Soon afterwards we were informed that the Scots Guards were coming up to us with every intention of recapturing No: 2 Company hill and bringing with them rations, ammunition and a badly needed stretcher party. Spirits rose at the thought of so many good things at once. Regrettably the order was cancelled as it was thought that the position of No: 2 and No: 3 Companies were too far gone and not worth the risk! However as in such cases the order never reached F Company Scots Guards and they started their hazardous climb to assist 2 Company.

A return to strengthen of No: 2 Company were received at this moment and was as follows;

Officers –Three killed and two badly wounded, three other officers were present and correct.
Other Ranks – Four whole Platoons killed or missing
In other words, 1/3rd of the two Companies were present and correct (at best 32 and 40 men)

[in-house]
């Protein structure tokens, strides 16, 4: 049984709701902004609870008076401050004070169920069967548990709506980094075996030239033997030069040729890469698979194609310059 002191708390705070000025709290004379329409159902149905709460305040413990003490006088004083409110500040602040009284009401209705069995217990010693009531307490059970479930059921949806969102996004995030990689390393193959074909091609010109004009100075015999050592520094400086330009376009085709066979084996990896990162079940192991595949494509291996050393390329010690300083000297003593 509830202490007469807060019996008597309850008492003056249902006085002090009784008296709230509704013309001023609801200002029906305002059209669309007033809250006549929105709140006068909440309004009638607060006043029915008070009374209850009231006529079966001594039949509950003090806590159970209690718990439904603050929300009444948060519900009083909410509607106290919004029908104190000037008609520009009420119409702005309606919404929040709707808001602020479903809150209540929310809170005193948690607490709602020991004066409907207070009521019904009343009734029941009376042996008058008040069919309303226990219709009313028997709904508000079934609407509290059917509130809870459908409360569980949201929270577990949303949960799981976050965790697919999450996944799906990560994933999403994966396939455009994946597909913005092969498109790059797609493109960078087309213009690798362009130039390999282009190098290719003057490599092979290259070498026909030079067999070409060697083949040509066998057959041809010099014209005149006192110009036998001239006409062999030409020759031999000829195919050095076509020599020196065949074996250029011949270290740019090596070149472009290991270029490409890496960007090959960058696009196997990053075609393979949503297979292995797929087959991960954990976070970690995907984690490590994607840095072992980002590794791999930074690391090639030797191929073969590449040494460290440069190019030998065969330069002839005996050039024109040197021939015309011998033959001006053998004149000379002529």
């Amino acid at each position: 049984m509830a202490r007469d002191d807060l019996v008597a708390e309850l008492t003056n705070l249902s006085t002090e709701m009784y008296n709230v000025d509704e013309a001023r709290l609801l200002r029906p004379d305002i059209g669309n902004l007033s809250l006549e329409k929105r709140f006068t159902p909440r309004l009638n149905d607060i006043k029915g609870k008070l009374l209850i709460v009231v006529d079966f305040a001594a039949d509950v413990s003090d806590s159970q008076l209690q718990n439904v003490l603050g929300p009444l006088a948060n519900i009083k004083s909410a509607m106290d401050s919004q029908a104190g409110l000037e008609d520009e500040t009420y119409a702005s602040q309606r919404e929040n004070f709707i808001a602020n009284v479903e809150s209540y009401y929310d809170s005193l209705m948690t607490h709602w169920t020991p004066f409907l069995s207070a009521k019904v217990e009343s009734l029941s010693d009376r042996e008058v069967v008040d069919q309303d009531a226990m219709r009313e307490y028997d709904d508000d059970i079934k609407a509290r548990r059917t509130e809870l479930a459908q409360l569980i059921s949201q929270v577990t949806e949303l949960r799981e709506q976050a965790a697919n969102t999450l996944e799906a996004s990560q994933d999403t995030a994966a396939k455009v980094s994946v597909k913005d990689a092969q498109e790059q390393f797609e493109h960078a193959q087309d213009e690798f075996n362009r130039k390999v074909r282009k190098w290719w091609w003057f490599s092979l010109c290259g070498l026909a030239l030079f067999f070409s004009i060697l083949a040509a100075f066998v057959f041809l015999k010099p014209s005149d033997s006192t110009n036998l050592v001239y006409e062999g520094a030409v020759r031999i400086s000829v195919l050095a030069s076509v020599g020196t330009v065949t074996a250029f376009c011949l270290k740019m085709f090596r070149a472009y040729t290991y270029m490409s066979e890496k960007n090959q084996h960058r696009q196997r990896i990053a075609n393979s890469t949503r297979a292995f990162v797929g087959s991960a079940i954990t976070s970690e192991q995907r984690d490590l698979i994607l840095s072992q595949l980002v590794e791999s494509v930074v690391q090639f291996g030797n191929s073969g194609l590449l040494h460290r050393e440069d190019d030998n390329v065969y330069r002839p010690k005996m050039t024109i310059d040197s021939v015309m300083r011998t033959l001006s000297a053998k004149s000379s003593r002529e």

It was quite obvious what would happen when darkness fell and we didn’t have to wait long! Patrols came at us from all directions, Spandaus, Grenades and Very pistols were all let loose. When the patrols withdrew there was some fairly withering fire from No: 2 Company Hill which was heartening to know. The enemy had not taken the whole of No: 2 Company positions. This was the situation when F Company Scots Guards arrived plus the carrying party, not exactly an appetizer for an attack and ‘Bones’ Rathbone, their Company Commander, who had just arrived from England after commanding a squadron of tanks in the G.A.D (Guards Armoured Division) was ill at ease. We amalgamated our two Platoons and due to the fact that they would be attacking in the near future they didn’t dig in. The stretcher party picked up the wounded, dumped the Compo boxes and water cans and departed but Ralph Howard refused to go down with it and Rodney Wace, who was missing two fingers and had a collapsed lung went with them and our walking wounded joined the party.